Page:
Monday, March 19, 2012

“Obvious to Try” in the Mechanical Context

Wenzel Downhole Tools Ltd v National-Oilwell Canada Ltd 2011 FC 1323, 98 CPR(4th) 155, Snider J

While Snider J’s obviousness analysis in Wenzel is generally fairly routine, there are a couple of interesting points. One is that she invokes the “obvious to try” test in the context of a mechanical invention, saying “[a]n ‘obvious to try’ analysis is clearly warranted here” [197]. This is unusual, because the doctrine is usually thought to be relevant primarily "[i]n areas of endeavour where advances are often won by experimentation", such as chiral chemistry: Sanofi 2008 SCC 61, [68]. The obvious to try analysis addresses a situation where an approach is obvious to try, but success cannot be predicted without an actual trial: see here and here. It seems to be generally the case that in the mechanical arts, success prior to a trial is more predictable, and an obvious to try analysis is accordingly rare. And indeed, I’m not sure Wenzel is really an exception to that rule. While Snider J expressly invokes an “obvious to try” analysis, she makes no reference to the unpredictability of success prior to trial, or the difficulty of achieving success. It strikes me that the actual analysis in which Snider J concludes that the invention is obvious [198-204], would have been exactly the same even without invoking the “obvious to try” question. Her reference to “obvious to try” really only asks “was the invention more or less self-evident?” [197], which is much the same as simply asking “was the invention obvious?”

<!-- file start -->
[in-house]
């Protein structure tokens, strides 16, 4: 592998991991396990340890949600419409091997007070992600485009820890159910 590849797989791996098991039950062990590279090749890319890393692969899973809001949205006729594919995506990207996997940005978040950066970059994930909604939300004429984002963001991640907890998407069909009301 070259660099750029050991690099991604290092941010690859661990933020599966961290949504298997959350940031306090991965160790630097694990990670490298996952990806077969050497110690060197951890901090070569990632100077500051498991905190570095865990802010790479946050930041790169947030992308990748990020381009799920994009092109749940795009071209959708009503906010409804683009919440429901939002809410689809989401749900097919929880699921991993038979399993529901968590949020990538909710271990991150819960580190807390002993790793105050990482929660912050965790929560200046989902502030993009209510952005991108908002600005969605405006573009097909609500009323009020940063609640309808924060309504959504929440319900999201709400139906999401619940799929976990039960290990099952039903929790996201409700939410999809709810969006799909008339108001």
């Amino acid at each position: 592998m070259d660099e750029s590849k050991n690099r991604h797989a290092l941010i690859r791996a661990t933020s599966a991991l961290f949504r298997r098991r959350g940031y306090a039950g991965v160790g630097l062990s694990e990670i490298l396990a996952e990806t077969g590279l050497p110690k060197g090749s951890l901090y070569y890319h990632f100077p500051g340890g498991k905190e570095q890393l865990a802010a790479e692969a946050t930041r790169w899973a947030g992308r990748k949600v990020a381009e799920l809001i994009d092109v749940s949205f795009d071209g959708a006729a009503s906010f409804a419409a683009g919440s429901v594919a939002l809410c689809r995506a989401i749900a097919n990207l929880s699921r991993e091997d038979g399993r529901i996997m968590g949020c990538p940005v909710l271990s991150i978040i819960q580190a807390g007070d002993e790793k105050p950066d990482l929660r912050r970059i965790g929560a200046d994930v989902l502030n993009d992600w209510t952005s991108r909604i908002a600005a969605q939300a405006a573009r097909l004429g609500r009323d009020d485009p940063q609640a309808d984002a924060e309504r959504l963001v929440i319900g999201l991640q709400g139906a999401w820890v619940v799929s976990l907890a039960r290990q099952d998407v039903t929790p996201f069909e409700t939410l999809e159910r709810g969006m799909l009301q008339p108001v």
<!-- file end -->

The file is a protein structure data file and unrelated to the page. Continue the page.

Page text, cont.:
A second (unrelated) point, is relevant to the long-standing debate over whether the focus on the obviousness inquiry should be the inventive concept, or the claims as construed. While Windsurfing [1985] RPC 59 itself referred to identification of “the inventive concept embodied in the patent in suit,” Pozzoli [2007] EWCA Civ 588 [23] modified this step to “Identify the inventive concept of the claim in question or if that cannot readily be done, construe it.” Hughes J has suggested that it is wrong to focus on the inventive concept because “The claim or claims at issue, as construed by the Court is what are at issue. The "invention" as generally expressed in the patent or by the inventors is not the issue, it is the claim as properly construed” (Janssen-Ortho / levofloxacin 2006 FC 1234 [113.1]). Snider J herself has previously said that “it appears to me that the assessment must be focused on the "inventive concept of the claim in question" and not to some larger "invention" that might be described in the specification of the patent” (Sanofi-Aventis / ramipril, 2009 FC 676, [267]). In this case however, Snider J had no difficulty identifying the inventive concept of the patent generally: “The inventive step of the ‘630 Patent, in my view, was Bill Wenzel’s placement of one or more bi-directional thrust bearings into a single containment chamber with shoulders placed within the chamber such that the same bearings could handle both off-bottom and on-bottom loads during a drilling operation" [175]. Nothing in the case turned on the point, but it does illustrate that despite the arguments for focusing on the claim rather than the inventive concept, or at least focusing on the inventive concept of the particualr claim at issue, there are cases where the Windsurfing route of assessing the inventive concept of the patent as a whole, remains easy and convenient.

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